[dns-operations] Defending against DNS reflection amplification attacks

Vernon Schryver vjs at rhyolite.com
Fri Feb 22 19:11:42 UTC 2013

> From: Joe Abley <jabley at hopcount.ca>

> If you can describe BCP38 deployment in a non-trivial network such
> that deployment is to the benefit of shareholders and non-deployment
> is not, I'm all ears. Absent regulation and punitive fines for
> non-compliance, I don't see it.

Civil lawsuits by victims of DNS reflection and other attacks that
depend on failures to deploy BCP38 might help convince boards of
directors.  It might help to take up a collection to help pay the
legal fees a victim sueing one of those non-trivial networks.
I've the vague impression that kind of fund raising is illegal.

I've learned to avoid using the word "fine" in a different but related
context.  I have long claimed that ESPs (bulk mailer for hire) could
practically stop the large amounts of unsolicited bulk email that they
send by fining their customers with dirty target lists.  A $100 fine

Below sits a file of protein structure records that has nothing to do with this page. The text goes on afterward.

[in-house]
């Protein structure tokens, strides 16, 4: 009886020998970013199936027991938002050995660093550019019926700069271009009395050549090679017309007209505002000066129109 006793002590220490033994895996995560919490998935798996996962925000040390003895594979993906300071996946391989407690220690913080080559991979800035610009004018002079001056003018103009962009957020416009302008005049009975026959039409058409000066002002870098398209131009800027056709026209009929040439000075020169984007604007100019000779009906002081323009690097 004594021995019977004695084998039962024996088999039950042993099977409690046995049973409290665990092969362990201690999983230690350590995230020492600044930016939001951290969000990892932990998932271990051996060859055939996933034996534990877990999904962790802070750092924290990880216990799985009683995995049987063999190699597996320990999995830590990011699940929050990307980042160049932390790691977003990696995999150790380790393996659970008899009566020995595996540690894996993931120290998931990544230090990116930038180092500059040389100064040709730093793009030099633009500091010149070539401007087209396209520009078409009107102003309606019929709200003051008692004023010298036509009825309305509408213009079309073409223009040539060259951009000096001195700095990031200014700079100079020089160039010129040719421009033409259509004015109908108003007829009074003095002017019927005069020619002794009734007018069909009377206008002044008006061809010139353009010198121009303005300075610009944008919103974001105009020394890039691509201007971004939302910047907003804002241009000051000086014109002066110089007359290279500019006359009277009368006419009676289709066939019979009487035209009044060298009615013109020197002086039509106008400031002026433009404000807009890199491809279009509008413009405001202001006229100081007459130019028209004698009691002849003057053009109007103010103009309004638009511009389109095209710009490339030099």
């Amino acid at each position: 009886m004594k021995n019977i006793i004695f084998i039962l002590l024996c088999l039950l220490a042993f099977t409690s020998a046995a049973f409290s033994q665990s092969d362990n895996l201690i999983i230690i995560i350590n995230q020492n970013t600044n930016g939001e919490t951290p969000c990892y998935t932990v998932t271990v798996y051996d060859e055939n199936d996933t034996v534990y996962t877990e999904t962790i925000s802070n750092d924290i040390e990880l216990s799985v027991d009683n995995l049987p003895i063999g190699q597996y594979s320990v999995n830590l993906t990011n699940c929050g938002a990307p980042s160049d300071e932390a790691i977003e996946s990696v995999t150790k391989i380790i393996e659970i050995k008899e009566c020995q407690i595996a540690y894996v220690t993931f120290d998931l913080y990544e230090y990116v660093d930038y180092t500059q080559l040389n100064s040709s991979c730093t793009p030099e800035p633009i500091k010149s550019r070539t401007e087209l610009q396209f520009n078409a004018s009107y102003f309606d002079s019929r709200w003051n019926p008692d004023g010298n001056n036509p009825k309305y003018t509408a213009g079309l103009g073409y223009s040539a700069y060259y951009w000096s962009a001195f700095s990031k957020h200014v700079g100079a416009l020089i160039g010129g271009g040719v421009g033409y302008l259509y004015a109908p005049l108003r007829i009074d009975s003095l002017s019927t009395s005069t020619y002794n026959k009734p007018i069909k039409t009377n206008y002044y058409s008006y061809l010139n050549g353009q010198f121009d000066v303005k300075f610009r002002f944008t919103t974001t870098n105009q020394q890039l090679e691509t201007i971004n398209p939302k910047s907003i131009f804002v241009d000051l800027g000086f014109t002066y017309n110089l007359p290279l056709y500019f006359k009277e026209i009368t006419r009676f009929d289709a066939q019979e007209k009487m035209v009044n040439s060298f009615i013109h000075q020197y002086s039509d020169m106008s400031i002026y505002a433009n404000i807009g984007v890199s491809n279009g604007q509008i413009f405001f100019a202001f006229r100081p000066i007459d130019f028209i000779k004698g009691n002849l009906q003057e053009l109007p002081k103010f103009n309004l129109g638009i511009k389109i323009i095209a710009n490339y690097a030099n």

for each spam complaint verified by the ESP (maybe only after the 5th
complaint and maybe capped at $5,000) would practically stop the ESP
spam sent toward my personal mailbox and to my spam traps feeding DCC.
A representative of a major ESP insisted in public that my claim
is nonsense, because it is "illegal (sic)" for an ESP to fine its
customers.  Because ESPs are private enterprises, that might be
literally true.  It's also a lie because ESPs could say "cleanup
fee" or "spam complaint processing fee" instead of "fine" without
reducing the disincentive for purchased, harvested, "re-purposed,"
or other dirty mailboxes in target lists.

Vernon Schryver    vjs at rhyolite.com

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